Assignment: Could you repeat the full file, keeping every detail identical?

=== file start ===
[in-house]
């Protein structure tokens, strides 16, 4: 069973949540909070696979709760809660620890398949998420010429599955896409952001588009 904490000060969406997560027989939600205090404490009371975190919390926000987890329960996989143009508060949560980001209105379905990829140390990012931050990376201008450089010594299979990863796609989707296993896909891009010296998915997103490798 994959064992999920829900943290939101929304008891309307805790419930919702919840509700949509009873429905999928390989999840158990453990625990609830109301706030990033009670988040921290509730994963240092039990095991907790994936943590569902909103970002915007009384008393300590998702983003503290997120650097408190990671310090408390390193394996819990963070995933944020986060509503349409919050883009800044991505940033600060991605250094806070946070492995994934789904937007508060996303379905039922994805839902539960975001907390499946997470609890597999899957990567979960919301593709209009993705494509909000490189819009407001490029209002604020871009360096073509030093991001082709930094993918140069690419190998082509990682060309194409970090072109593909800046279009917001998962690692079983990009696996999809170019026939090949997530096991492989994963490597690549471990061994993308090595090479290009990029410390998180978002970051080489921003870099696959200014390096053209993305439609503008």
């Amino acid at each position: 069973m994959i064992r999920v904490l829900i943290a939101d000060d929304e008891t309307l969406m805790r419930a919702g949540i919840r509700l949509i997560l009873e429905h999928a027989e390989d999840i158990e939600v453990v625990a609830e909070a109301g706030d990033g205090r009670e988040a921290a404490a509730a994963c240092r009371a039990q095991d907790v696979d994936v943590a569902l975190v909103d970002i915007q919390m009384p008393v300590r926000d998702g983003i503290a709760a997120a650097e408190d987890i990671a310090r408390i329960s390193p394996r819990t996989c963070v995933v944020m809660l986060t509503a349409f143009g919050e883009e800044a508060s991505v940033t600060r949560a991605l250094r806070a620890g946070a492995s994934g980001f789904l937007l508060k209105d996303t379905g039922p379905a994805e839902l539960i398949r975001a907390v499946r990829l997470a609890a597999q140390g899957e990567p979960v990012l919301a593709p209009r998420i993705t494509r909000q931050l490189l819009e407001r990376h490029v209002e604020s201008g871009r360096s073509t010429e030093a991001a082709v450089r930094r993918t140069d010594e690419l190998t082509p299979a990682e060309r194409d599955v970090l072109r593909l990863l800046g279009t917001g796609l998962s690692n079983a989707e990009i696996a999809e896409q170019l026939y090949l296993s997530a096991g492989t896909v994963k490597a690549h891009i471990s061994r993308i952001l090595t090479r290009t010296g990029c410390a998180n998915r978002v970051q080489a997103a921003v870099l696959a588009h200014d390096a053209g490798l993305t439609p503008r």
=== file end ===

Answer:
[in-house]
């Protein structure tokens, strides 16, 4: 069973949540909070696979709760809660620890398949998420010429599955896409952001588009 904490000060969406997560027989939600205090404490009371975190919390926000987890329960996989143009508060949560980001209105379905990829140390990012931050990376201008450089010594299979990863796609989707296993896909891009010296998915997103490798 994959064992999920829900943290939101929304008891309307805790419930919702919840509700949509009873429905999928390989999840158990453990625990609830109301706030990033009670988040921290509730994963240092039990095991907790994936943590569902909103970002915007009384008393300590998702983003503290997120650097408190990671310090408390390193394996819990963070995933944020986060509503349409919050883009800044991505940033600060991605250094806070946070492995994934789904937007508060996303379905039922994805839902539960975001907390499946997470609890597999899957990567979960919301593709209009993705494509909000490189819009407001490029209002604020871009360096073509030093991001082709930094993918140069690419190998082509990682060309194409970090072109593909800046279009917001998962690692079983990009696996999809170019026939090949997530096991492989994963490597690549471990061994993308090595090479290009990029410390998180978002970051080489921003870099696959200014390096053209993305439609503008």
């Amino acid at each position: 069973m994959i064992r999920v904490l829900i943290a939101d000060d929304e008891t309307l969406m805790r419930a919702g949540i919840r509700l949509i997560l009873e429905h999928a027989e390989d999840i158990e939600v453990v625990a609830e909070a109301g706030d990033g205090r009670e988040a921290a404490a509730a994963c240092r009371a039990q095991d907790v696979d994936v943590a569902l975190v909103d970002i915007q919390m009384p008393v300590r926000d998702g983003i503290a709760a997120a650097e408190d987890i990671a310090r408390i329960s390193p394996r819990t996989c963070v995933v944020m809660l986060t509503a349409f143009g919050e883009e800044a508060s991505v940033t600060r949560a991605l250094r806070a620890g946070a492995s994934g980001f789904l937007l508060k209105d996303t379905g039922p379905a994805e839902l539960i398949r975001a907390v499946r990829l997470a609890a597999q140390g899957e990567p979960v990012l919301a593709p209009r998420i993705t494509r909000q931050l490189l819009e407001r990376h490029v209002e604020s201008g871009r360096s073509t010429e030093a991001a082709v450089r930094r993918t140069d010594e690419l190998t082509p299979a990682e060309r194409d599955v970090l072109r593909l990863l800046g279009t917001g796609l998962s690692n079983a989707e990009i696996a999809e896409q170019l026939y090949l296993s997530a096991g492989t896909v994963k490597a690549h891009i471990s061994r993308i952001l090595t090479r290009t010296g990029c410390a998180n998915r978002v970051q080489a997103a921003v870099l696959a588009h200014d390096a053209g490798l993305t439609p503008r």